Score: Yes   2 Points

The park itself concentrates on welfare, outreach and education and does appear to have any scientific goals. However the park’s non-profit organisation The Elephant Nature Foundation has goals that include research of wild and domesticated elephant numbers and use of research to provide a greater scope for the foundation and park.

Does the attraction give money to conservation or animal protection programmes?

Score: Yes   2 Points

They work closely with local peoples to restore and preserve rainforest and continue to provide a refuge for rescued elephants. They are, themselves, an animal protection program so every penny helps.

Does the attraction provide educational talks or written displays to inform visitors about the animals?

Score: Yes   2 Points

Education of the plight of the Asian elephant is one of the most important aspects of the park. They don’t just concentrate on visitors, but also provide education and outreach to locals and the Thai community as a whole.

Total Score for Conservation and Education: 8/10

 

Zoo Review Final Score for Elephant Nature Park :  45/50

Rating: Best in Class – the welfare of the animals appears to be of a very high standard

Do you agree or disagree with this Zoo Review? Please let us know in the Comments below.
If you are from this attraction and would like to comment on this Zoo Review, we’ll be happy to publish your response. Please email info@careforthewild.com or click here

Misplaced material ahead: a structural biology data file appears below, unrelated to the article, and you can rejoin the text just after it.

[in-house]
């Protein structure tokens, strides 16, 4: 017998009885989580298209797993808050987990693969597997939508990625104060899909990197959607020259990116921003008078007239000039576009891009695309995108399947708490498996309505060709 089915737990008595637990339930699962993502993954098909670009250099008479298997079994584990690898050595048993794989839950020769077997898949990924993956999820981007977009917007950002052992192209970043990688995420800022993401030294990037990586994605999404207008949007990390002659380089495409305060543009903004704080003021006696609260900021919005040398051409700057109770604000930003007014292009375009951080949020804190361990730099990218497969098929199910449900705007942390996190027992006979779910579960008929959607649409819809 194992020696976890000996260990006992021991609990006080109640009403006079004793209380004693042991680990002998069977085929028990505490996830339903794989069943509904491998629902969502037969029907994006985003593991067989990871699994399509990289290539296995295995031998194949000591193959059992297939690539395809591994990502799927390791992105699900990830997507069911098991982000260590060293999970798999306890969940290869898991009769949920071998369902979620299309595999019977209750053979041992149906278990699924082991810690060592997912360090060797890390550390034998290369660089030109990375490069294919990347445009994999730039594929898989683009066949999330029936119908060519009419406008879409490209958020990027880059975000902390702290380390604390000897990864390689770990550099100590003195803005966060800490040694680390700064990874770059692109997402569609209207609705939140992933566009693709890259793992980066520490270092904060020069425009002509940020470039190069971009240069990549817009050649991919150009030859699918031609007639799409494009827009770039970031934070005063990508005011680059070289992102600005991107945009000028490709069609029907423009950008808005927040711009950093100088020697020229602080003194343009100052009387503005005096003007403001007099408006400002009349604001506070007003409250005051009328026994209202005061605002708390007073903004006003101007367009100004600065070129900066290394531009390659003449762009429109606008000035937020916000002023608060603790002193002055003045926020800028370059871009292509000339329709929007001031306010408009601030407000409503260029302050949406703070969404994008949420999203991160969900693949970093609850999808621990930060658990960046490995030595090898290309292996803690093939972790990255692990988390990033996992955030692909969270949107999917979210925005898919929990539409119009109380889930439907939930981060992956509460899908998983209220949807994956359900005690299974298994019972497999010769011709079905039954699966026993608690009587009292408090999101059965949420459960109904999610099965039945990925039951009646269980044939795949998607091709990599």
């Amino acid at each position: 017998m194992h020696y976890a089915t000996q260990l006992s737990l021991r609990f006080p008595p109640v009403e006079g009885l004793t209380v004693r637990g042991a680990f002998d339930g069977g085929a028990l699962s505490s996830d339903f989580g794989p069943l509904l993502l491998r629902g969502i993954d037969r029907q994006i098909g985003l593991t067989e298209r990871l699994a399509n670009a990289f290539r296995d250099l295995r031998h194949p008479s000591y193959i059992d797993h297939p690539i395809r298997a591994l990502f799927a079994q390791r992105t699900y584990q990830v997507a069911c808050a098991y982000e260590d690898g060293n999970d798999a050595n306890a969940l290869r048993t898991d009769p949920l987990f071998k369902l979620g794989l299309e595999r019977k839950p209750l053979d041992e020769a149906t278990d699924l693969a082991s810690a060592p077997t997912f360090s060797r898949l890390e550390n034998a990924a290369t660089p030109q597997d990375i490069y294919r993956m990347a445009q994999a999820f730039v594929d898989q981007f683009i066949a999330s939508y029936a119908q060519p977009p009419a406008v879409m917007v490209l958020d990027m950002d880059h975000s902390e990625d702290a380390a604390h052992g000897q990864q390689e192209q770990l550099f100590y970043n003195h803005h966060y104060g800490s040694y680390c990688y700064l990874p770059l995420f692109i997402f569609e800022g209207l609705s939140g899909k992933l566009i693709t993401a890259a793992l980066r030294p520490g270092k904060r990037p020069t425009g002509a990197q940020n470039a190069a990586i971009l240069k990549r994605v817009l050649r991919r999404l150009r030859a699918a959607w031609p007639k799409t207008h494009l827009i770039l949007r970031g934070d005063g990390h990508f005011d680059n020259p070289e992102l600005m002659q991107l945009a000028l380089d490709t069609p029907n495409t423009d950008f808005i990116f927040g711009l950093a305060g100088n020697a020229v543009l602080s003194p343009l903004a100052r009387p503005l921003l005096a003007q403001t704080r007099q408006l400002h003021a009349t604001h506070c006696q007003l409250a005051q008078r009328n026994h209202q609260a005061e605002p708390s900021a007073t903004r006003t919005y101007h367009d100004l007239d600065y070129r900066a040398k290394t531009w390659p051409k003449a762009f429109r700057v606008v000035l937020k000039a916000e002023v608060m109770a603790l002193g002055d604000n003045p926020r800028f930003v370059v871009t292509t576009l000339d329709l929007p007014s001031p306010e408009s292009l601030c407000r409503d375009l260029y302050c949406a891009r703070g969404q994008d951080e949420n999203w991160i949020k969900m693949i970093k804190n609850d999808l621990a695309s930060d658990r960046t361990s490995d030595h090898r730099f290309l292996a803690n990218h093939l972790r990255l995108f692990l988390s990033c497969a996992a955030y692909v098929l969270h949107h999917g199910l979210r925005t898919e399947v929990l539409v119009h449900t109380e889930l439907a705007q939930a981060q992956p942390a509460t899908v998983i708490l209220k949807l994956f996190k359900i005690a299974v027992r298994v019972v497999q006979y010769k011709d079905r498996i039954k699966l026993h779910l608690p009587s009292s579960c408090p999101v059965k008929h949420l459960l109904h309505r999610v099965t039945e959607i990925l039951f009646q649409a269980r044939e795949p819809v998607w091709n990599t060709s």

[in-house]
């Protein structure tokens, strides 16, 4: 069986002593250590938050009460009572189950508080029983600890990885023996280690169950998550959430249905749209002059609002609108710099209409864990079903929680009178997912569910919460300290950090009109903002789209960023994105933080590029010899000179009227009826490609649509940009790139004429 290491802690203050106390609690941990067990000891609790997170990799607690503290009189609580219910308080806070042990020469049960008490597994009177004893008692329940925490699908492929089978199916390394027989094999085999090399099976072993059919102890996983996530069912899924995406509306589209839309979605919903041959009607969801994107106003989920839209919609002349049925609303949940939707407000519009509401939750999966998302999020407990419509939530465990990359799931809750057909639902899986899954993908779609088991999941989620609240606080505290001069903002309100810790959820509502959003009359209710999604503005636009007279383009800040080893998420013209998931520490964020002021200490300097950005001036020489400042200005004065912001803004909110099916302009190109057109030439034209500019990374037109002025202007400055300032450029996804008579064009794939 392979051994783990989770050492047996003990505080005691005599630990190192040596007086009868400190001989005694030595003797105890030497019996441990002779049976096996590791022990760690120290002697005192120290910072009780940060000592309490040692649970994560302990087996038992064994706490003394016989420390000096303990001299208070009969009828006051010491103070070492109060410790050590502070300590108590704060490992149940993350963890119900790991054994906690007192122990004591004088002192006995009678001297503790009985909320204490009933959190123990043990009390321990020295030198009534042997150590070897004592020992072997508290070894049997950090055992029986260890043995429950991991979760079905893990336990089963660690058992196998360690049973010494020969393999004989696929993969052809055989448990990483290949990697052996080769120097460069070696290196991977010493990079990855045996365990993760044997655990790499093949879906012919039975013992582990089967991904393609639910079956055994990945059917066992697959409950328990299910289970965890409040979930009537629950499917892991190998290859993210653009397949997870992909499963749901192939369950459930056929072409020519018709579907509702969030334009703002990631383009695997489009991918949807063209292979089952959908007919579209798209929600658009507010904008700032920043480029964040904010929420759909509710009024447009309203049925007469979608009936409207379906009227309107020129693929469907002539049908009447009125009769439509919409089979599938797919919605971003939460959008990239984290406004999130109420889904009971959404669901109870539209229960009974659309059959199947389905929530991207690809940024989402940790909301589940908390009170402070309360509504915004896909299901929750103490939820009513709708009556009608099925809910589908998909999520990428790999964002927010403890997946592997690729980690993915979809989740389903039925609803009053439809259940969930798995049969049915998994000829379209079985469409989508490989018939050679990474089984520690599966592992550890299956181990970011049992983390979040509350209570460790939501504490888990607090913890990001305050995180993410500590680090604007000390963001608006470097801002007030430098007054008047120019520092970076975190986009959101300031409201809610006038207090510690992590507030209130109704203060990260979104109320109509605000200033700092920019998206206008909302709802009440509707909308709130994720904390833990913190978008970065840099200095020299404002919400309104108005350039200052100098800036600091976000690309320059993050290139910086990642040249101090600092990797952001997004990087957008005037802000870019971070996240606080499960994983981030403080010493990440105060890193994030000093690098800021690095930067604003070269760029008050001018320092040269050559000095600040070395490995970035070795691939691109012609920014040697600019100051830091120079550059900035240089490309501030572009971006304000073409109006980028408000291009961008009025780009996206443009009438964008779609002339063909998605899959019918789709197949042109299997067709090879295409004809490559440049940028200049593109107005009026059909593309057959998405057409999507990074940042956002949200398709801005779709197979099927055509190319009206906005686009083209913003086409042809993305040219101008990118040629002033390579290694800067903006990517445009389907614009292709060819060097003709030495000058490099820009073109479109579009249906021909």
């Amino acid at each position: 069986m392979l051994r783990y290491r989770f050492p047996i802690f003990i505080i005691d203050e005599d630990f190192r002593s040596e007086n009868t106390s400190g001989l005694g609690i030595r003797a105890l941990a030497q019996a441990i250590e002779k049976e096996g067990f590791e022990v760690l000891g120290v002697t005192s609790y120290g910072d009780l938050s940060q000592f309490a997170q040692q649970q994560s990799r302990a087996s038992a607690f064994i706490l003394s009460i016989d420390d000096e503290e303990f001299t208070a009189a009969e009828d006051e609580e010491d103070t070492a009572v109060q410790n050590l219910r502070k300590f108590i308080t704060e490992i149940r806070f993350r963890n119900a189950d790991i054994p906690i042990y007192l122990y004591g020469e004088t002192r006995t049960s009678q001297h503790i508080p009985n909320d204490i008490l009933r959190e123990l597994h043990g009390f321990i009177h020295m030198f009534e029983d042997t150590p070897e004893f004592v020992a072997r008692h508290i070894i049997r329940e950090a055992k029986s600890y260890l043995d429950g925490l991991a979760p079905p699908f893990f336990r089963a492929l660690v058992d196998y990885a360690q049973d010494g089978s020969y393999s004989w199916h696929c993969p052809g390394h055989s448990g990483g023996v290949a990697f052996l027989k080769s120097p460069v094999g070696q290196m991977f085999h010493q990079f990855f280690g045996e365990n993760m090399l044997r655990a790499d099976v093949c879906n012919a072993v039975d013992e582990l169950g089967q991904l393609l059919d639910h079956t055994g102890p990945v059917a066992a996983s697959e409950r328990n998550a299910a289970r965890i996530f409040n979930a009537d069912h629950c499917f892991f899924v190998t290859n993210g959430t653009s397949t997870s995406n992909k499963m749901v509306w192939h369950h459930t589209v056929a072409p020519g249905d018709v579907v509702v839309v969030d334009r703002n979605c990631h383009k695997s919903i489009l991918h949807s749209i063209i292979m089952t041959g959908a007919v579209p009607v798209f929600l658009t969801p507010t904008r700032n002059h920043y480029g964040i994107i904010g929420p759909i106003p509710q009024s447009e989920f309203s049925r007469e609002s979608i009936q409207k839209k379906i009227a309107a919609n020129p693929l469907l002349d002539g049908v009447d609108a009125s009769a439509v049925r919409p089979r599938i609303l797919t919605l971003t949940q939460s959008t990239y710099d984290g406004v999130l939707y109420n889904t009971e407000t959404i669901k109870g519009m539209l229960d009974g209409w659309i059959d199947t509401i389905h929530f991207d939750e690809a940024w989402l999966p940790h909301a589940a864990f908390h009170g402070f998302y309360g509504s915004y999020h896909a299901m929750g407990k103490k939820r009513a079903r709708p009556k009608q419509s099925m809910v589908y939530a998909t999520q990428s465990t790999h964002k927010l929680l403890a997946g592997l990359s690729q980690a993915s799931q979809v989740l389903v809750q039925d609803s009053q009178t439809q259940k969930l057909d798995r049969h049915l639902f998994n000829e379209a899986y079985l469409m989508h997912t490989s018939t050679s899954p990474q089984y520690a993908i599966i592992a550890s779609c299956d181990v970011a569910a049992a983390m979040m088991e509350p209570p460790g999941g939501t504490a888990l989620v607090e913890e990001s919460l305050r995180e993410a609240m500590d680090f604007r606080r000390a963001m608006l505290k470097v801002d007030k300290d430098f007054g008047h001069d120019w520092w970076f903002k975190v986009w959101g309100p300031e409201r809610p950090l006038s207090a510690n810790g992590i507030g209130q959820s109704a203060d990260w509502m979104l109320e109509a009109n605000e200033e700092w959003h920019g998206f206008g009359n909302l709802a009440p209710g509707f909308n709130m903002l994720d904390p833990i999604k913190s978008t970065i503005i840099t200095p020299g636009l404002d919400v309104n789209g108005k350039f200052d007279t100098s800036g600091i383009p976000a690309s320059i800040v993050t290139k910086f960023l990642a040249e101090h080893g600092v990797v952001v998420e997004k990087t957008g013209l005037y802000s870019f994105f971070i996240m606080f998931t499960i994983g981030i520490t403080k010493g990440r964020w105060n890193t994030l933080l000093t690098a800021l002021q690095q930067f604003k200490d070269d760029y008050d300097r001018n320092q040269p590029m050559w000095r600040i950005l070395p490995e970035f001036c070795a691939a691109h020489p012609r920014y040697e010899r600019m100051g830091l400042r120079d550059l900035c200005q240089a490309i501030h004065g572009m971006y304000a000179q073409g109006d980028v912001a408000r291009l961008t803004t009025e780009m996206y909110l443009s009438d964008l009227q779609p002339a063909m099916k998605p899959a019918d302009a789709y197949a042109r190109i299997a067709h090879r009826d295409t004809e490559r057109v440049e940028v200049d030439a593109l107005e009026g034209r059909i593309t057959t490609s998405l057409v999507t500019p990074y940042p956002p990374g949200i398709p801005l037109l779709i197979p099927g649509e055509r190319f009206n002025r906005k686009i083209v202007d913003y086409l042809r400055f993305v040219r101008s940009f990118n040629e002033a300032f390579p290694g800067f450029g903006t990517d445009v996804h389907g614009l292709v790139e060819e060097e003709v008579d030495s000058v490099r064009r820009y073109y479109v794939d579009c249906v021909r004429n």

Notes

1. This report was compiled on: 2nd November 2014, by Tim Reynolds. Find out more about our Zoo Review campaign here.

2. Zoo Review Final Score is given out of 50 as a sum of the four sections, then a RIGHT-tourism Zoo Review rating is awarded based on this score:

0-10: Unacceptable – the animal welfare at this attraction appears to be of a very low standard and a cause of great concern
11-20: Poor – it appears that significant improvement is needed in order to meet welfare standards
21-30: Average – the attraction scores well in some areas but improvements would be welcome
31-40: Good – Public opinion and animal welfare measures suggest that the animals here are looked after well
41-50: Best in Class – the welfare of the animals appears to be of a very high standard

3. TripAdvisor and Google scores are worked out by dividing the number of negative welfare reviews by the total (20) and multiplying by 100 to give a percentage, then giving a score out of 2.5 as follows:

0-19% negative 2.5 points
20-39% 2 points
40-59% 1.5 points
60-79% 1 point
80-89% 0.5 point
90–100% 0 points

3. News and blog scores are worked out by dividing the number of negative welfare reviews by the total (10) and multiplying by 100 to give a percentage, then giving a score out of 5 as follows:

0-19% negative 5 points
20-39% 4 points
40-59% 3 points
60-79% 2 point
80-89% 1 point
90–100% 0 points